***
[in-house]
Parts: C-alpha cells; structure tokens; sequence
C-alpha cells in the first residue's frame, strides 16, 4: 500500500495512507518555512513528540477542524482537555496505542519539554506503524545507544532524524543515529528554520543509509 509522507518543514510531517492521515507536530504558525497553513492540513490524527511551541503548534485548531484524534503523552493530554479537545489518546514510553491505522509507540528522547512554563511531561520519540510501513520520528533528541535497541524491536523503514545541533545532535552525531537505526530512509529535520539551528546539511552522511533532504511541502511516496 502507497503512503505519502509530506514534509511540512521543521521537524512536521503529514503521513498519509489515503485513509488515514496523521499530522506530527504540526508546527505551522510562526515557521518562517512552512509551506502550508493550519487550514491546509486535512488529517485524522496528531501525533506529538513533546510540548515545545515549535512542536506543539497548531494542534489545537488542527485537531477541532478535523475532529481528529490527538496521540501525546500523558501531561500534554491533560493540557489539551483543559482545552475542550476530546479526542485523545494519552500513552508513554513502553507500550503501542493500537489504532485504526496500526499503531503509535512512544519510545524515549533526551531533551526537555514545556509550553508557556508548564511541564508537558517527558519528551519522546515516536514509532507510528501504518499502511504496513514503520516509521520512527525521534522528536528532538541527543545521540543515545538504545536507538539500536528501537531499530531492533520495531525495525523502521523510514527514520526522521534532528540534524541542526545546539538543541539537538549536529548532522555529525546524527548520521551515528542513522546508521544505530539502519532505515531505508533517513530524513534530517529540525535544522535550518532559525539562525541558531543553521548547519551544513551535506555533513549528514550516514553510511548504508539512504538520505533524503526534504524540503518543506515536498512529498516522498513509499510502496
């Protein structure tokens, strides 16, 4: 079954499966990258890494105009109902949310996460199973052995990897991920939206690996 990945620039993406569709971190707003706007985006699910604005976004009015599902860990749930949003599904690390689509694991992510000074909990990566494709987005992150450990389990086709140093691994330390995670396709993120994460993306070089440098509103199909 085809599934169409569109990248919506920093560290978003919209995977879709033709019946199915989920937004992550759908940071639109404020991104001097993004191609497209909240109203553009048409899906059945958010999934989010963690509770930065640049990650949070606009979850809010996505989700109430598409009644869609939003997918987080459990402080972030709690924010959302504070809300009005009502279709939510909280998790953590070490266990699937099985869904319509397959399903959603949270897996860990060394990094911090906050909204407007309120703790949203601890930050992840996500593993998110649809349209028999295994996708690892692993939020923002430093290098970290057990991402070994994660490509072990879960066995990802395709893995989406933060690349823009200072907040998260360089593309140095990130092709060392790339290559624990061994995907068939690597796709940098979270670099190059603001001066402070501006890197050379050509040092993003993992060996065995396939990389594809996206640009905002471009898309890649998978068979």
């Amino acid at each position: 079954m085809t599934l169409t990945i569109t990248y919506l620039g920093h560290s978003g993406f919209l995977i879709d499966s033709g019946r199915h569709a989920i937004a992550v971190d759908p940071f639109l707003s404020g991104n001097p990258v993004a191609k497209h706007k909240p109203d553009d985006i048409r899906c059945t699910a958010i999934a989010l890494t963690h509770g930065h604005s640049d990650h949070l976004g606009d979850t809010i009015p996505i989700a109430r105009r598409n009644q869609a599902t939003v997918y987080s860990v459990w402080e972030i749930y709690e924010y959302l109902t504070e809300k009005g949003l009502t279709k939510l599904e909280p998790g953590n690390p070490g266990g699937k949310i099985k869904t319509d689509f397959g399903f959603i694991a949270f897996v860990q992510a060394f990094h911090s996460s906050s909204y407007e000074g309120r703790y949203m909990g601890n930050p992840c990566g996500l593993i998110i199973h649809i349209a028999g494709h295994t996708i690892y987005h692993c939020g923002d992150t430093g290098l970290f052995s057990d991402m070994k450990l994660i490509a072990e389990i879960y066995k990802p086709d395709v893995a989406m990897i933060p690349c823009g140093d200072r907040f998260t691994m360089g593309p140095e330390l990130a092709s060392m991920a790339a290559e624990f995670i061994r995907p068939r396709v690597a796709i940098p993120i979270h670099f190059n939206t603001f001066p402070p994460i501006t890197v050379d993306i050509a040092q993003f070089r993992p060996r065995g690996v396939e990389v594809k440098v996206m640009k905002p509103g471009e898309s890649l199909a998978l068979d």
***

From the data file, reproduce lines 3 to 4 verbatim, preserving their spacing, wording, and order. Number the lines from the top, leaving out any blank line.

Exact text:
C-alpha cells in the first residue's frame, strides 16, 4: 500500500495512507518555512513528540477542524482537555496505542519539554506503524545507544532524524543515529528554520543509509 509522507518543514510531517492521515507536530504558525497553513492540513490524527511551541503548534485548531484524534503523552493530554479537545489518546514510553491505522509507540528522547512554563511531561520519540510501513520520528533528541535497541524491536523503514545541533545532535552525531537505526530512509529535520539551528546539511552522511533532504511541502511516496 502507497503512503505519502509530506514534509511540512521543521521537524512536521503529514503521513498519509489515503485513509488515514496523521499530522506530527504540526508546527505551522510562526515557521518562517512552512509551506502550508493550519487550514491546509486535512488529517485524522496528531501525533506529538513533546510540548515545545515549535512542536506543539497548531494542534489545537488542527485537531477541532478535523475532529481528529490527538496521540501525546500523558501531561500534554491533560493540557489539551483543559482545552475542550476530546479526542485523545494519552500513552508513554513502553507500550503501542493500537489504532485504526496500526499503531503509535512512544519510545524515549533526551531533551526537555514545556509550553508557556508548564511541564508537558517527558519528551519522546515516536514509532507510528501504518499502511504496513514503520516509521520512527525521534522528536528532538541527543545521540543515545538504545536507538539500536528501537531499530531492533520495531525495525523502521523510514527514520526522521534532528540534524541542526545546539538543541539537538549536529548532522555529525546524527548520521551515528542513522546508521544505530539502519532505515531505508533517513530524513534530517529540525535544522535550518532559525539562525541558531543553521548547519551544513551535506555533513549528514550516514553510511548504508539512504538520505533524503526534504524540503518543506515536498512529498516522498513509499510502496
């Protein structure tokens, strides 16, 4: 079954499966990258890494105009109902949310996460199973052995990897991920939206690996 990945620039993406569709971190707003706007985006699910604005976004009015599902860990749930949003599904690390689509694991992510000074909990990566494709987005992150450990389990086709140093691994330390995670396709993120994460993306070089440098509103199909 085809599934169409569109990248919506920093560290978003919209995977879709033709019946199915989920937004992550759908940071639109404020991104001097993004191609497209909240109203553009048409899906059945958010999934989010963690509770930065640049990650949070606009979850809010996505989700109430598409009644869609939003997918987080459990402080972030709690924010959302504070809300009005009502279709939510909280998790953590070490266990699937099985869904319509397959399903959603949270897996860990060394990094911090906050909204407007309120703790949203601890930050992840996500593993998110649809349209028999295994996708690892692993939020923002430093290098970290057990991402070994994660490509072990879960066995990802395709893995989406933060690349823009200072907040998260360089593309140095990130092709060392790339290559624990061994995907068939690597796709940098979270670099190059603001001066402070501006890197050379050509040092993003993992060996065995396939990389594809996206640009905002471009898309890649998978068979």